Ancient Grains for a Brand New Brewery
Ancient Grains for a Brand New Brewery
Beliveau Brewery was always going to be a gluten-free facility. Even when it was nothing more than a vague dream in the back of our minds, we knew that when it happened, it would be gluten-free. Not just one gluten-free beer on a list of many barley, hops, and wheat beers, either. A full facility that produce solely gluten-free, delicious beers that everyone could enjoy.
We will also be serving regular barley-based beer custom made by others, currently Parkway Brewing Company is our supplier, from our recipes. Beliveau Farm brewing equipment will only be using non-gluten grains so that cross-contamination should not occur
While barley, hops, and wheat are the traditional cereals used in the beer-brewing process, there’s a variety of grains and cereals that can be used instead. We’ve chosen to work with millets, buckwheat, and rice. These grains aren’t as common in our cuisine culture as they are in others; we’d like to take some time to introduce you to these gluten-free grains.
Millets are actually a category of crops, specifically small-seeded grasses that are highly tolerant of extreme weather conditions, such as drought and high temperatures. These are some of the oldest cultivated crops, evidence placing their use as far back as 10,000 years ago. In fact, historians and scientists believe that millets were more prevalent in pre-history civilizations than rice.
Areas of Africa and Asia were the first to domesticate and cultivate these grains. Its ability to withstand drought helped it spread into Europe around 5000 BCE. Evidence points to wild millet being harvested in Ancient Greece and Macedonia as early as 3000 BCE.
Millet is a dietary staple throughout Asia and Africa. It’s used for alcoholic beverages - Bantu beer, for example, is common in Africa, and Tongba in Nepal is a traditional and indigenous alcoholic beverage. Awokoshi, a speciality of Osaka, Japan, are candied millet puffs (they look sort of like rice krispies). In India, millet flour is used to make flat bread. Variations of millet porridge are found in Russia and China, as well as in Germany.
Fagopyrum esculentum (whew, that’s a mouthful!) otherwise known as buckwheat is a short-season crop that can adapt to harsh environments - northern regions, low-fertility or acidic soils. Unlike most beer-brewing ingredients, buckwheat is not a cereal. It can still be used to make a malt to form the foundational mash for beer-brewing.
Buckwheat was domesticated first in Southeast Asia, estimated around 6000 BCE. Historians suspect domestication began in the Yunnan region of China, and spread throughout Asia, the Middle East, and eventually up to Europe. It was also one of the earliest crops introduced into North America by European colonists.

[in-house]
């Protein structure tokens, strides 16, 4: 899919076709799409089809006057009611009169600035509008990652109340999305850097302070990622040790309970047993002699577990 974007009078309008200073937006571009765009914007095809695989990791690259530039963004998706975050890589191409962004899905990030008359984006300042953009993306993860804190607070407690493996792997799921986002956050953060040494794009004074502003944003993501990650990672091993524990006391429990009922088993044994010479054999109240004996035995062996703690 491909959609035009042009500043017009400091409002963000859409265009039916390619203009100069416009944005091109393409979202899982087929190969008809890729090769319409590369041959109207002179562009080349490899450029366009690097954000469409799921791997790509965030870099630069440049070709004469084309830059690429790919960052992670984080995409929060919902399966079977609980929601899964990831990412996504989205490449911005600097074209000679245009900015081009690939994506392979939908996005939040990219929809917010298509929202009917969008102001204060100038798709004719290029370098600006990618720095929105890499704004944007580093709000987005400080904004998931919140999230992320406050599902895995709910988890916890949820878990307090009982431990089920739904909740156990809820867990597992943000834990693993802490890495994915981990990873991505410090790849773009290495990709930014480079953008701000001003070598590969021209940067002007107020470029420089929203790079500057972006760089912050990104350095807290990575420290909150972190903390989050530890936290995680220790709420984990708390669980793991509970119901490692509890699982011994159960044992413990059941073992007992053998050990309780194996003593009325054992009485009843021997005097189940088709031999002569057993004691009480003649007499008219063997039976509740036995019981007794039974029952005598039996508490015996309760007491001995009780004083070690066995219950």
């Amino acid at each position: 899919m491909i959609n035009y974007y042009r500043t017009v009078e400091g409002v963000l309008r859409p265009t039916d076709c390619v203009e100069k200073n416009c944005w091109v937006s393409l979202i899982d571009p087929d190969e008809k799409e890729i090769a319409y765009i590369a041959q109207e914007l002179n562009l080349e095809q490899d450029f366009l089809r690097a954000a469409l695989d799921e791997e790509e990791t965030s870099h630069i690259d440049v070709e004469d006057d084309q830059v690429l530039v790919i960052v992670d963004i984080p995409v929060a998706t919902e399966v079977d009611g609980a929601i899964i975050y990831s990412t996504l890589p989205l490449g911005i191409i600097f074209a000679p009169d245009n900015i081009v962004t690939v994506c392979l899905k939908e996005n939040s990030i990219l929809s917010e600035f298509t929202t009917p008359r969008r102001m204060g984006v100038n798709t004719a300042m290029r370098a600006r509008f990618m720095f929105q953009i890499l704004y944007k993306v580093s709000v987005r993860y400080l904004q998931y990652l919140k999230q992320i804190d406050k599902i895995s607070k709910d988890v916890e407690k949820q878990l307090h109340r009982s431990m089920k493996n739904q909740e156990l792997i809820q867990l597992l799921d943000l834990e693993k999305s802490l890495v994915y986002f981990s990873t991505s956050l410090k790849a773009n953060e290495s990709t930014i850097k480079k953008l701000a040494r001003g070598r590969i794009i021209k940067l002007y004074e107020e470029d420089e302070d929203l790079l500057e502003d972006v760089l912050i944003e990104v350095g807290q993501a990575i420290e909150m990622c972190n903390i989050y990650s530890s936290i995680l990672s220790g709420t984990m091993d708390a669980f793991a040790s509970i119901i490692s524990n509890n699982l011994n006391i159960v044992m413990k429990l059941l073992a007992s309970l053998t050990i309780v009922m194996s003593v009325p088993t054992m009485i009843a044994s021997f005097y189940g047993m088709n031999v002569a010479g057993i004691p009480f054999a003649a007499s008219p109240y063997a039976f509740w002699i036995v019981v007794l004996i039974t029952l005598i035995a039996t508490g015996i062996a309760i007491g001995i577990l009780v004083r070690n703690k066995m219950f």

Buckwheat is a common noodle grain in Asian countries; wheat can’t grow in the mountainous regions of Tibet and Northern China, leading early civilizations across western Asia to use buckwheat instead. Today, buckwheat noodles are a staple of Japanese and Korean cuisine. In India, buckwheat flour is used during Hindu fasting days as a replacement for cereals such as rice or wheat flours (which are prohibited during these rituals). Around the world, buckwheat is also a common ingredient in pancakes. There are varieties of buckwheat pancakes in Russia, France, and Belgium. And, fun facts, buckwheat is also a good honey plant!
Rice is one of the most widely consumed staples in the world, and takes third place in highest worldwide production out of all agricultural commodities. Rice production is labor intensive and requires ample water, but otherwise can be grown almost anywhere, including mountains and steep hills.
Thanks to centuries of trade, rice is grown and eaten worldwide, but originally the plant was native to Asia and some parts of Africa. Evidence points to civilizations in the Yangtze River Basin in China as the first to domesticate rice, sometime between 13,500 to 8,200 years ago (making it possibly the oldest cereal on this list!) African rice cultivation began in the Niger River delta, approximately 3,500 years ago.
China is, to this day, the largest consumer of rice by over 100 million metric tons. India is second, but is still about 30 million metric tons behind China’s consumption. That is a lot of rice!
So there you have it: a (very) brief history of our brewing grains of choice. We selected these three grains for their taste, their accessibility, and their lack of gluten. We’ve been perfecting our brews over these past months in preparation for our opening, and we’re excited for everyone (21+, of course) to be able to try them.
Our Brewery is opening on September 11th at 4:45 PM. Join us for our ribbon cutting, or stop by one weekend to enjoy a crisp brew in the fall air. We can’t wait to show you what a good time gluten-free can be!